I am using the word optimism to indicate a way of reacting to the challenges of life. It is possible to “assume the worst” when faced with negative circumstances, be convinced that you might as well give up since nothing is going to turn out right now, in the near future, or in the long run. This kind of approach always brings to my mind a picture of a famous character from the Li’l Abner comic strip, Joe Btfsplk.
It wasn’t that Joe was deliberately negative, it was that, as created by Al Capp, his “luck” was so bad that no matter where he showed up, everything went wrong for everyone around him. So people stayed away from him. As the saying goes, he was a “jinx.” As in this cartoon from 1947:
Unfortunately, I’ve known many people who ended up feeling their own life was like this. Not because some external force “willed” bad luck on their lives, but because their attitude was so pessimistic that their life was one long string of “self-fulfilling prophecy.”
This just should not be so for the Christian. Yes, in this life all … including all Christians … will experience bad times as well as good. And you can’t “will” bad times to go away just because they make you uncomfortable. But what you can do is remember all sorts of promises of God that WILL come to pass eventually. One that is a favorite of many is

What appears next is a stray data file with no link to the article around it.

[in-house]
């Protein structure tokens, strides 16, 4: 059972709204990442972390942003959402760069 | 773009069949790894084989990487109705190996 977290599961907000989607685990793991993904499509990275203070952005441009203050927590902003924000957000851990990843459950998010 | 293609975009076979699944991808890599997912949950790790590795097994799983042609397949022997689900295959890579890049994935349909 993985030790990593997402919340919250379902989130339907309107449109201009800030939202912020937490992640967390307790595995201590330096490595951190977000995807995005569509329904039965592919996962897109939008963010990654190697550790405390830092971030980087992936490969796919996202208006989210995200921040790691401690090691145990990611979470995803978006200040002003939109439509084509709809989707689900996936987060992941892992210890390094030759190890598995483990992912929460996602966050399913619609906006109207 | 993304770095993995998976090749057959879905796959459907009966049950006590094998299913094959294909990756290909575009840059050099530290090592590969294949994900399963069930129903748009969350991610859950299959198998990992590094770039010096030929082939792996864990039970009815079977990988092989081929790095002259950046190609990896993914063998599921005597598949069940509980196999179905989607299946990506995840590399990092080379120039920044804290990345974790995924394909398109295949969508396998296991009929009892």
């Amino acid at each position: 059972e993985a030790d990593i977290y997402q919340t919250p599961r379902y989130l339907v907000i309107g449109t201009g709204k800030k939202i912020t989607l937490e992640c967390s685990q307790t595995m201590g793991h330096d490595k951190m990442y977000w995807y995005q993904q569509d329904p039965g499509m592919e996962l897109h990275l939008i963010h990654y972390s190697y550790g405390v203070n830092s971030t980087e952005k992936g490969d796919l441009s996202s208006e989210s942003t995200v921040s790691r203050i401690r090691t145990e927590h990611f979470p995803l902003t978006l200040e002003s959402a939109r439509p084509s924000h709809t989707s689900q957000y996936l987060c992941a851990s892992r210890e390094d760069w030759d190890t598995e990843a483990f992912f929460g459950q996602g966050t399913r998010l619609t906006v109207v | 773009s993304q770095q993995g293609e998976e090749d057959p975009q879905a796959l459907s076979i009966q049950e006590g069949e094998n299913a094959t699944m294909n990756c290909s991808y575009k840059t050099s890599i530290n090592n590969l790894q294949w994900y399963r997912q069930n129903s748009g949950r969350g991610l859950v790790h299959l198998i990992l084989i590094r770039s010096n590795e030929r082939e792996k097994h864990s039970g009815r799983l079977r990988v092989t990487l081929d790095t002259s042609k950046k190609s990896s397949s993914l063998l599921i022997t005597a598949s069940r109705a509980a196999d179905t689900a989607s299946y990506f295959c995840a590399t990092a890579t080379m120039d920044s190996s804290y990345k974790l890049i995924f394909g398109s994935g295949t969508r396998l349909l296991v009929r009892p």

This tells me that not all things will work out the way I expect them to, especially in the short run. But over my lifetime, and on into eternity, God will make sure that all things will be woven together for my ultimate good.
If you truly have the conviction that God is intimately involved in your life, then no matter what is going on—including national politics and world conditions—you don’t have to obsess on somehow trying to use human methods to intervene… including politically… to force what you think should come to pass. He can weave you into His plans so that you most effectively serve Him and those around you. You can, in short, be totally optimistic that, as the old saying goes, “This too shall pass,” and God will guide your path to a brighter future. That future may be in this life, it may be in the resurrection, but it will come.